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Akshaya Patra Foundation knows its onions, and how

IF YOU WANT the banana, finish the playa (vegetable curry).” Headmistress R Prema’s mealtime refrain works. The 40-odd children at the state-run Tamil higher primary school in Periyar Nagar, DJ Halli, Bengaluru, polish off the food on their plates the moment they hear that a treat awaits them. “Children have no idea what they should be eating. It is up to the teachers to make sure they waste nothing, and those preparing the meal to make them want to eat more,” Prema says. The promise of a healthy and filling midday meal, supplied for the past decade- and-a-half by the Akshaya Patra Foundation, is the sole reason some families send their kids to the school, says Prema. “Many of them are poor eaters, coming from families that cannot afford to cook with vegetables. As they get used to the food here, their tastes evolve and they start looking forward to changes in the menu. Different spices and pulses and special items, like dessert and fruit provided over and above the government-mandated meal, keep them interested.” There are no starveling children at this school, and none who have fallen sick from meals cooked by the roadside or next to an open drain for want of a dedicated kitchen, but a winsome lunch for all is always a work in progress.

Named for Yudhishthira’s pot of plenty, the largest NGO-run midday meal programme in the world, feeding 1.75 million children every day that they are at school, has been dragged into an odious controversy over imposing a Brahminical belief system—a so-called ‘sattvic’ brand of vegetarianism sans garlic and onion—upon beneficiaries. Activists inveighing against the lack of these basic ingredients, which they argue enhance not just the taste but also the absorption of micronutrients, have, however, met their match in Akshaya Patra’s legion of supporters— politicians, business houses, NRIs and middle-class Indians who together contributed Rs 214.35 crore in donations in FY2017- 18 and have stood by the NGO in its hour of uncertainty. The largest partner for midday meals in its home state, the foundation has other allies in the government, including Karnataka Chief Secretary TM Vijay Bhaskar, whose fealty it can count on.

In 2003, Atal Bihari Vajpayee, towards the end of his third and final prime ministerial term, had summoned two of Akshaya Patra’s trustees, former Infosys CFO Mohandas Pai and Abhay Jain, a businessman and an advisor to the Manipal Education and Medical Group, to Delhi to discuss a matter of importance. Late on an August evening, he sent word to them asking if they would be okay with branding the Indian Government’s midday meal programme after their labour of love from Bengaluru— ‘Akshaya Patra’. This was never to be, but to the founding team of Akshaya Patra, an offshoot of the International Society for Krishna Consciousness (ISKCON), the gesture was a sign that they should feed many more of India’s hungry children. “With the mind of a corporate, the heart of an NGO, and missionary volunteers as its soul, Akshaya Patra is a hybrid experiment in social responsibility,” says CEO Shridhar Venkat, a former vice- president with Webex Communications, Cisco. The foundation chose a centralised kitchen model knowing that the cost of a meal would be about 8-10 per cent higher than that of a meal cooked in a local kitchen. “There were logistical and hygiene challenges with decentralised kitchens and it would have been hard to ensure the kind of quality and consistency that Akshaya Patra stands for today. We did this knowing we were spending more on infrastructure and transport, but it was worth it,” says Abhay Jain. When Jain and Pai met the then Finance Minister Jaswant Singh in 2002 to apply for 35AC income-tax exemption, Singh agreed, with the caveat that they would set up local kitchens as proofs of concept for India’s rural midday programme. “When we set up these kitchens in the tribal villages of Baran, Rajasthan, we found that the women employed to cook and to serve food did not bathe every day. We eventually learned to train locals in Nayagarh, Odisha, and other rural areas where we now have 150 kitchens serving about 15,000 kids. But we don’t want to take up more of these. Not unless we can set up our own training institute. We are uncompromising on quality—not just on onion and garlic,” Jain says. An Akshaya Patra meal may cost marginally more than that served by other NGOs in Karnataka, including Adamya Chetana, which is run by the late Union Minister Ananth Kumar’s family. Yet other NGOs like the Nandi Foundation that ran low-cost midday meal kitchens ran afoul of regulations and had to wind up when worrying reports emerged of the deteriorating quality of food served. The cost of a midday meal at Akshaya Patra is Rs 11.42 (for FY2017-18), out of which Rs 5.63 is the government subsidy and Rs 5.79 is raised through donations. Ninety-two per cent of the funds raised by the foundation directly reach children, after accounting for overheads including the salaries of its 7,000 employees, and the expenses of running an office such as the one where I meet Venkat—an open-plan space without air-conditioning, occupied by nearly 400 young fundraisers, that used to be a textile unit. Not far from the ISKCON temple on Hare Krishna Hill, Rajajinagar, Bengaluru— also the site of Akshaya Patra’s very first kitchen—it is now the headquarters of the foundation.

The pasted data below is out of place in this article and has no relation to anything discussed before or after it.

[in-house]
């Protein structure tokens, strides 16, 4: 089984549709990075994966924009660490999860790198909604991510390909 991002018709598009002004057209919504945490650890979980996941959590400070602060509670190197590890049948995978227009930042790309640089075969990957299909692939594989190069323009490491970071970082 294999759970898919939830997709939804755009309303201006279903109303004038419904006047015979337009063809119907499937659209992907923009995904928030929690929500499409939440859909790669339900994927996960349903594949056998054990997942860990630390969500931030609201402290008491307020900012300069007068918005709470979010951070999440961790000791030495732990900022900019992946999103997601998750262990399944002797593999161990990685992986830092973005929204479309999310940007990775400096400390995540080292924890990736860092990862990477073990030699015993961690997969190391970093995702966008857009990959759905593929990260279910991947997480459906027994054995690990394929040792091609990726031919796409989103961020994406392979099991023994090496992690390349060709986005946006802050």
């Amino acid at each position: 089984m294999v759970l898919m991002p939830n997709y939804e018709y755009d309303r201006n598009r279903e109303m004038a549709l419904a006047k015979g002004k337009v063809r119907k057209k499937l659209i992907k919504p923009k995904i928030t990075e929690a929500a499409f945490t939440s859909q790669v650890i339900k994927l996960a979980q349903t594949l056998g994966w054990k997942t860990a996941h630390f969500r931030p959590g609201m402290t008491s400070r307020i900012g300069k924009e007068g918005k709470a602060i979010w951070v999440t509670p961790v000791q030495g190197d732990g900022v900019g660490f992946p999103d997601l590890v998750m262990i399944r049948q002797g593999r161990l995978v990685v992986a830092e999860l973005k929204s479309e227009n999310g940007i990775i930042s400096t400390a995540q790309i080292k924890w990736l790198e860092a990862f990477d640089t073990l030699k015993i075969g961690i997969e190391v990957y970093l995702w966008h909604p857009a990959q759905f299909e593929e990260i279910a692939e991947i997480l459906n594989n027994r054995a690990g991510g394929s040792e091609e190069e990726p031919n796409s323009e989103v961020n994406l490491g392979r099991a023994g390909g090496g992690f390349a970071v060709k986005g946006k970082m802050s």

The largest NGO-run midday meal programme in the world, feeding 1.75 million children every day that they are at school, has been dragged into a controversy over imposing a Brahminical belief system upon beneficiaries